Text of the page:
Database Infrastructure SOP
Our database servers provide database storage for many of our apps.
Fedora Infrastructure Team
#fedora-admin, sysadmin-main, sysadmin-dba group
sb01, db03, db-fas01, db-datanommer02, db-koji01, db-s390-koji01, db-arm-koji01, db-ppc-koji01, db-qa01, dbqastg01
Provides database connection to many of our apps.
db01, db03 and db-fas01 are our primary servers. db01 and db-fas01 run PostgreSQL. db03 contain mariadb. db-koji01, db-s390-koji01, db-arm-koji01, db-ppc-koji01 contain secondary kojis. db-qa01 and db-qastg01 contain resultsdb. db-datanommer02 contains all storage messages from postgresql database.
Creating a New Postgresql Database
Creating a new database on our postgresql server isn’t hard but there’s several steps that should be taken to make the database server as secure as possible.
We want to separate the database permissions so that we don’t have the user/password combination that can do anything it likes to the database on every host (the webapp user can usually do a lot of things even without those extra permissions but every little bit helps).
Say we have an app called "raffle". We’d have three users:
raffleadmin: able to make any changes they want to this particular database. It should not be used in day to day but only for things like updating the database schema when an update occurs. We could very likely disable this account in the db whenever we are not using it.
raffleapp: the database user that the web application uses. This will likely need to be able to insert and select from all tables. It will probably need to update most tables as well. There may be some tables that it does not need delete on. It should almost certainly not need schema modifying permissions. (With postgres, it likely also needs permission to insert/select on sequences as well).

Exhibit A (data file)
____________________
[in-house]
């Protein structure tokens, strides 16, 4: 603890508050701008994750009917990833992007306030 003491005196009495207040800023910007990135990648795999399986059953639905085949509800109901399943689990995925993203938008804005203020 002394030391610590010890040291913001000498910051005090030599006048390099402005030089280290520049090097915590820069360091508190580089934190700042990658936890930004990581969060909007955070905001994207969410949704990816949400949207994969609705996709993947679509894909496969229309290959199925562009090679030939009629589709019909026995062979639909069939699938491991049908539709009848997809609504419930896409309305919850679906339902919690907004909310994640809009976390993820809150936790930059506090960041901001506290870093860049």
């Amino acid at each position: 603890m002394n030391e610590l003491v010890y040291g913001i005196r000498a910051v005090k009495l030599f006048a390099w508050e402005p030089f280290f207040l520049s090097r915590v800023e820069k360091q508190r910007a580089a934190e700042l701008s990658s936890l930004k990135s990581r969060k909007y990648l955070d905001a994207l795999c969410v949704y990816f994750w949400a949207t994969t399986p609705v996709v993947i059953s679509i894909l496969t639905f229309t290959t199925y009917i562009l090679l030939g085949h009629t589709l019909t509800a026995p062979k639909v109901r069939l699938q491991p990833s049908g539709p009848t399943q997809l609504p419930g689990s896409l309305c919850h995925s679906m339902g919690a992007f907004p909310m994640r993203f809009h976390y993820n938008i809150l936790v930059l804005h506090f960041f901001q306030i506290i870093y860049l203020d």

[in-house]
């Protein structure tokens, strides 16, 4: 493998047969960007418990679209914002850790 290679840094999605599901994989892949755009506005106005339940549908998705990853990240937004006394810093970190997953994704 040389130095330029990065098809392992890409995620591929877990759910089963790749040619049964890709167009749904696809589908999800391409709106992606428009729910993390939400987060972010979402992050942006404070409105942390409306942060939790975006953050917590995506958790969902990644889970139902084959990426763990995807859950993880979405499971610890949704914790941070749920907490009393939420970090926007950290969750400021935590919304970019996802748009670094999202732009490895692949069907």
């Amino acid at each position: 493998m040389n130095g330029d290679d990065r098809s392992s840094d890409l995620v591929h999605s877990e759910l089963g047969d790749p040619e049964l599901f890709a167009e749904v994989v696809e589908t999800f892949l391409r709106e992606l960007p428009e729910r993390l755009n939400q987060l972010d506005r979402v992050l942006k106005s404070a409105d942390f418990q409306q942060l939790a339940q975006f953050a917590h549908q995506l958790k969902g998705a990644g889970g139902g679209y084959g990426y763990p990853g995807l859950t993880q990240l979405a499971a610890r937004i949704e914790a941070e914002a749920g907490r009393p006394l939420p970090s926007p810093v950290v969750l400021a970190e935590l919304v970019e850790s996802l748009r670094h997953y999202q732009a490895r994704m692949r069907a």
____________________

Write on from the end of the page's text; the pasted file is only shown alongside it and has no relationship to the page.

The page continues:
rafflereadonly: Only able to read data from tables, not able to modify anything. Sadly, we aren’t using this often but it can be useful for scripts that need to talk directly to the database without modifying it.
db2 $ sudo -u postgres createuser -P -E NEWDBadmin Password: <randomly generated password> db2 $ sudo -u postgres createuser -P -E NEWDBapp Password: <randomly generated password> db2 $ sudo -u postgres createuser -P -E NEWDBreadonly Password: <randomly generated password> db2 $ sudo -u postgres createdb -E utf8 NEWDB -O NEWDBadmin db2 $ sudo -u postgres psql NEWDB NEWDB=# revoke all on database NEWDB from public; NEWDB=# revoke all on schema public from public; NEWDB=# grant all on schema public to NEWDBadmin; NEWDB=# [grant permissions to NEWDBapp as appropriate for your app] NEWDB=# [grant permissions to NEWDBreadonly as appropriate for a user that is only trusted enough to read information] NEWDB=# grant connect on database NEWDB to nagiosuser;
If your application needs to have the NEWDBapp and password to connect to the database, you probably want to add these to ansible as well. Put the password in the private repo in batcave01. Then use a templatefile to incorporate it into the config file. See fas.pp for an example.